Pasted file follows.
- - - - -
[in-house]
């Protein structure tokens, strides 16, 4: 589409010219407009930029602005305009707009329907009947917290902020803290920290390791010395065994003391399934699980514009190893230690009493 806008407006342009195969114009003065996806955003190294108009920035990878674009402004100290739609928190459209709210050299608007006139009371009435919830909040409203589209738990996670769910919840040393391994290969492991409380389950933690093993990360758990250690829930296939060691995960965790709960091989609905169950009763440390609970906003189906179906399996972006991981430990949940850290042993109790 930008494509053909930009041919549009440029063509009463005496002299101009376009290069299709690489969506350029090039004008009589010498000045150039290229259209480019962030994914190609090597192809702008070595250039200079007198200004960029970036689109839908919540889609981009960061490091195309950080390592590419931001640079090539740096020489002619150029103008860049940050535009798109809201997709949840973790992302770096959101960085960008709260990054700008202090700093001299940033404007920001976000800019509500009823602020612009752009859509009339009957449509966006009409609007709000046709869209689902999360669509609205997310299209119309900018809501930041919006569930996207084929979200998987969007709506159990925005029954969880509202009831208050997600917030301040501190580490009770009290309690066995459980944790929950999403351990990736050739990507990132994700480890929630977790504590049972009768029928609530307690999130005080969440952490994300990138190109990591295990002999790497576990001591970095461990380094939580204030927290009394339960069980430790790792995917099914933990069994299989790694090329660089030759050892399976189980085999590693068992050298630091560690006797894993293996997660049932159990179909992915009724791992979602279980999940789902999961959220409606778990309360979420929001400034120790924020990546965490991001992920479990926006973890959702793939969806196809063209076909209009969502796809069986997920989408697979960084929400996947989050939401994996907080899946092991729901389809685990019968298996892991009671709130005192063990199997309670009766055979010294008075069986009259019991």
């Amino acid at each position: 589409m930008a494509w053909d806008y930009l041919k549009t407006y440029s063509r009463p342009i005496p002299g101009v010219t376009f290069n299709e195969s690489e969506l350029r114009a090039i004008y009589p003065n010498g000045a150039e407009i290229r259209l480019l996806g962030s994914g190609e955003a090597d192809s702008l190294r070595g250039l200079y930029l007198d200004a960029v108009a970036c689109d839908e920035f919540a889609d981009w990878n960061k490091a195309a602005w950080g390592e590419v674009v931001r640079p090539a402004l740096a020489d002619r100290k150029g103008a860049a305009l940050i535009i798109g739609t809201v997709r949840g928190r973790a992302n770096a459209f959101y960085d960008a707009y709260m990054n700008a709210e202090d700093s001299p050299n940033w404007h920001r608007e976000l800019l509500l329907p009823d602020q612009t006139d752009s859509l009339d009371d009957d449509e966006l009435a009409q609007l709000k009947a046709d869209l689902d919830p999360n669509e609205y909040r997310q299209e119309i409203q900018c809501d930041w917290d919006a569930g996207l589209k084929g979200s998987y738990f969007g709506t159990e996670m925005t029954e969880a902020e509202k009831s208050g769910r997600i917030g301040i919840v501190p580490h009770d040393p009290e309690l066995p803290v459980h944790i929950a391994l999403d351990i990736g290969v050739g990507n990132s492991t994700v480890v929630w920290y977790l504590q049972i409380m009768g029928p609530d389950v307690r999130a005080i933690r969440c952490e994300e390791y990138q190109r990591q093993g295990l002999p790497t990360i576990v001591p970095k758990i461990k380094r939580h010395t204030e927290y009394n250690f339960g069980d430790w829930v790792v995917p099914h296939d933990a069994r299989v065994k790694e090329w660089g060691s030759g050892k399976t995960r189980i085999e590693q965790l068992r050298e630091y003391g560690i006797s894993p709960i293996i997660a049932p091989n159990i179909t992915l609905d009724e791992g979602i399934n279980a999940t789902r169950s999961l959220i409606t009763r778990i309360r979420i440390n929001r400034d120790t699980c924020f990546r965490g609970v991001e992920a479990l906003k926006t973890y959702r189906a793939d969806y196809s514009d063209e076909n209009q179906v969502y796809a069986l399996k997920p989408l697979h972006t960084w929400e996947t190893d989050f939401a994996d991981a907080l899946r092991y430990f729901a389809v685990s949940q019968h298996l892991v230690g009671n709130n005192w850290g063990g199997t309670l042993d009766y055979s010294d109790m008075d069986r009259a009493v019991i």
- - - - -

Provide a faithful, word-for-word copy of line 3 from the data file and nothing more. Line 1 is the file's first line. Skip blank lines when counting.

């Amino acid at each position: 589409m930008a494509w053909d806008y930009l041919k549009t407006y440029s063509r009463p342009i005496p002299g101009v010219t376009f290069n299709e195969s690489e969506l350029r114009a090039i004008y009589p003065n010498g000045a150039e407009i290229r259209l480019l996806g962030s994914g190609e955003a090597d192809s702008l190294r070595g250039l200079y930029l007198d200004a960029v108009a970036c689109d839908e920035f919540a889609d981009w990878n960061k490091a195309a602005w950080g390592e590419v674009v931001r640079p090539a402004l740096a020489d002619r100290k150029g103008a860049a305009l940050i535009i798109g739609t809201v997709r949840g928190r973790a992302n770096a459209f959101y960085d960008a707009y709260m990054n700008a709210e202090d700093s001299p050299n940033w404007h920001r608007e976000l800019l509500l329907p009823d602020q612009t006139d752009s859509l009339d009371d009957d449509e966006l009435a009409q609007l709000k009947a046709d869209l689902d919830p999360n669509e609205y909040r997310q299209e119309i409203q900018c809501d930041w917290d919006a569930g996207l589209k084929g979200s998987y738990f969007g709506t159990e996670m925005t029954e969880a902020e509202k009831s208050g769910r997600i917030g301040i919840v501190p580490h009770d040393p009290e309690l066995p803290v459980h944790i929950a391994l999403d351990i990736g290969v050739g990507n990132s492991t994700v480890v929630w920290y977790l504590q049972i409380m009768g029928p609530d389950v307690r999130a005080i933690r969440c952490e994300e390791y990138q190109r990591q093993g295990l002999p790497t990360i576990v001591p970095k758990i461990k380094r939580h010395t204030e927290y009394n250690f339960g069980d430790w829930v790792v995917p099914h296939d933990a069994r299989v065994k790694e090329w660089g060691s030759g050892k399976t995960r189980i085999e590693q965790l068992r050298e630091y003391g560690i006797s894993p709960i293996i997660a049932p091989n159990i179909t992915l609905d009724e791992g979602i399934n279980a999940t789902r169950s999961l959220i409606t009763r778990i309360r979420i440390n929001r400034d120790t699980c924020f990546r965490g609970v991001e992920a479990l906003k926006t973890y959702r189906a793939d969806y196809s514009d063209e076909n209009q179906v969502y796809a069986l399996k997920p989408l697979h972006t960084w929400e996947t190893d989050f939401a994996d991981a907080l899946r092991y430990f729901a389809v685990s949940q019968h298996l892991v230690g009671n709130n005192w850290g063990g199997t309670l042993d009766y055979s010294d109790m008075d069986r009259a009493v019991i």